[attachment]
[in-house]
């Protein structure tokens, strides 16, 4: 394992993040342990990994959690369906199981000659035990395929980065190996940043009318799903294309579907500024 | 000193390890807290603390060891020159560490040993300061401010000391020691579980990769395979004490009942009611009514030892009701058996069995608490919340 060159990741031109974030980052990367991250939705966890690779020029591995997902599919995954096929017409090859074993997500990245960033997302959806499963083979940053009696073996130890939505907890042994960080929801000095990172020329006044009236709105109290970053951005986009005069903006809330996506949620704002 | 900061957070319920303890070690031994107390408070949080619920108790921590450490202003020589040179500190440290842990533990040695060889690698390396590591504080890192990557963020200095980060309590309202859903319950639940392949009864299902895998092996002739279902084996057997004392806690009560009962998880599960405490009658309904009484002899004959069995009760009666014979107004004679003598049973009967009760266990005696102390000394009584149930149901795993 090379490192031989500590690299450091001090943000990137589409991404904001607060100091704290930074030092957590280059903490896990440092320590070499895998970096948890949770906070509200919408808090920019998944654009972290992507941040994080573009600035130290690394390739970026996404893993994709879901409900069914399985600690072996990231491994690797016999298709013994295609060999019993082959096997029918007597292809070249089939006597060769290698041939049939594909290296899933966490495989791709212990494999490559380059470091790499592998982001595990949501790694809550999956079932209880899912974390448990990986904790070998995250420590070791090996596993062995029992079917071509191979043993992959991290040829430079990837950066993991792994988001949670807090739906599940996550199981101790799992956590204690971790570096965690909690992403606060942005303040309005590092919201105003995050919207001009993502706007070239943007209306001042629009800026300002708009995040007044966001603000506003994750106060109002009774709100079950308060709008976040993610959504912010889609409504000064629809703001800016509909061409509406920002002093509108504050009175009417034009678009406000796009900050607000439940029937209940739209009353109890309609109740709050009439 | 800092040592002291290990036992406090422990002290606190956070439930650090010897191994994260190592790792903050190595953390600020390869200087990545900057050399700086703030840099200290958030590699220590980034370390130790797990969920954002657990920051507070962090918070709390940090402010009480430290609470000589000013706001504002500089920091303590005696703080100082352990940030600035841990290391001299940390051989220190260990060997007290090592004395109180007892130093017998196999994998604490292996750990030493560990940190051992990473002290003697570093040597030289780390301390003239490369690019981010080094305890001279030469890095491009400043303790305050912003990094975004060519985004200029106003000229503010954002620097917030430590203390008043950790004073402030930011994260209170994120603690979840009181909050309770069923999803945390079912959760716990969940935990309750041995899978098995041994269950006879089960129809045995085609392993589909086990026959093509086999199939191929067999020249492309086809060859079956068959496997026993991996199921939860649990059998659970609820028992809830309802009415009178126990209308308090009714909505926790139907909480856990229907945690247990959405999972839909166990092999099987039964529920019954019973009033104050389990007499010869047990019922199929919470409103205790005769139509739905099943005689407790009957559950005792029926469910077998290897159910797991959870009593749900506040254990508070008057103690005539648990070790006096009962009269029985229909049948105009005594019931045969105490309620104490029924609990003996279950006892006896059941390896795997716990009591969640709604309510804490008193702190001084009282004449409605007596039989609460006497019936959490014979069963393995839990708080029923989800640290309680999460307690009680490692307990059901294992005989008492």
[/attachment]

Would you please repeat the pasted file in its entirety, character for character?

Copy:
[in-house]
């Protein structure tokens, strides 16, 4: 394992993040342990990994959690369906199981000659035990395929980065190996940043009318799903294309579907500024 | 000193390890807290603390060891020159560490040993300061401010000391020691579980990769395979004490009942009611009514030892009701058996069995608490919340 060159990741031109974030980052990367991250939705966890690779020029591995997902599919995954096929017409090859074993997500990245960033997302959806499963083979940053009696073996130890939505907890042994960080929801000095990172020329006044009236709105109290970053951005986009005069903006809330996506949620704002 | 900061957070319920303890070690031994107390408070949080619920108790921590450490202003020589040179500190440290842990533990040695060889690698390396590591504080890192990557963020200095980060309590309202859903319950639940392949009864299902895998092996002739279902084996057997004392806690009560009962998880599960405490009658309904009484002899004959069995009760009666014979107004004679003598049973009967009760266990005696102390000394009584149930149901795993 090379490192031989500590690299450091001090943000990137589409991404904001607060100091704290930074030092957590280059903490896990440092320590070499895998970096948890949770906070509200919408808090920019998944654009972290992507941040994080573009600035130290690394390739970026996404893993994709879901409900069914399985600690072996990231491994690797016999298709013994295609060999019993082959096997029918007597292809070249089939006597060769290698041939049939594909290296899933966490495989791709212990494999490559380059470091790499592998982001595990949501790694809550999956079932209880899912974390448990990986904790070998995250420590070791090996596993062995029992079917071509191979043993992959991290040829430079990837950066993991792994988001949670807090739906599940996550199981101790799992956590204690971790570096965690909690992403606060942005303040309005590092919201105003995050919207001009993502706007070239943007209306001042629009800026300002708009995040007044966001603000506003994750106060109002009774709100079950308060709008976040993610959504912010889609409504000064629809703001800016509909061409509406920002002093509108504050009175009417034009678009406000796009900050607000439940029937209940739209009353109890309609109740709050009439 | 800092040592002291290990036992406090422990002290606190956070439930650090010897191994994260190592790792903050190595953390600020390869200087990545900057050399700086703030840099200290958030590699220590980034370390130790797990969920954002657990920051507070962090918070709390940090402010009480430290609470000589000013706001504002500089920091303590005696703080100082352990940030600035841990290391001299940390051989220190260990060997007290090592004395109180007892130093017998196999994998604490292996750990030493560990940190051992990473002290003697570093040597030289780390301390003239490369690019981010080094305890001279030469890095491009400043303790305050912003990094975004060519985004200029106003000229503010954002620097917030430590203390008043950790004073402030930011994260209170994120603690979840009181909050309770069923999803945390079912959760716990969940935990309750041995899978098995041994269950006879089960129809045995085609392993589909086990026959093509086999199939191929067999020249492309086809060859079956068959496997026993991996199921939860649990059998659970609820028992809830309802009415009178126990209308308090009714909505926790139907909480856990229907945690247990959405999972839909166990092999099987039964529920019954019973009033104050389990007499010869047990019922199929919470409103205790005769139509739905099943005689407790009957559950005792029926469910077998290897159910797991959870009593749900506040254990508070008057103690005539648990070790006096009962009269029985229909049948105009005594019931045969105490309620104490029924609990003996279950006892006896059941390896795997716990009591969640709604309510804490008193702190001084009282004449409605007596039989609460006497019936959490014979069963393995839990708080029923989800640290309680999460307690009680490692307990059901294992005989008492």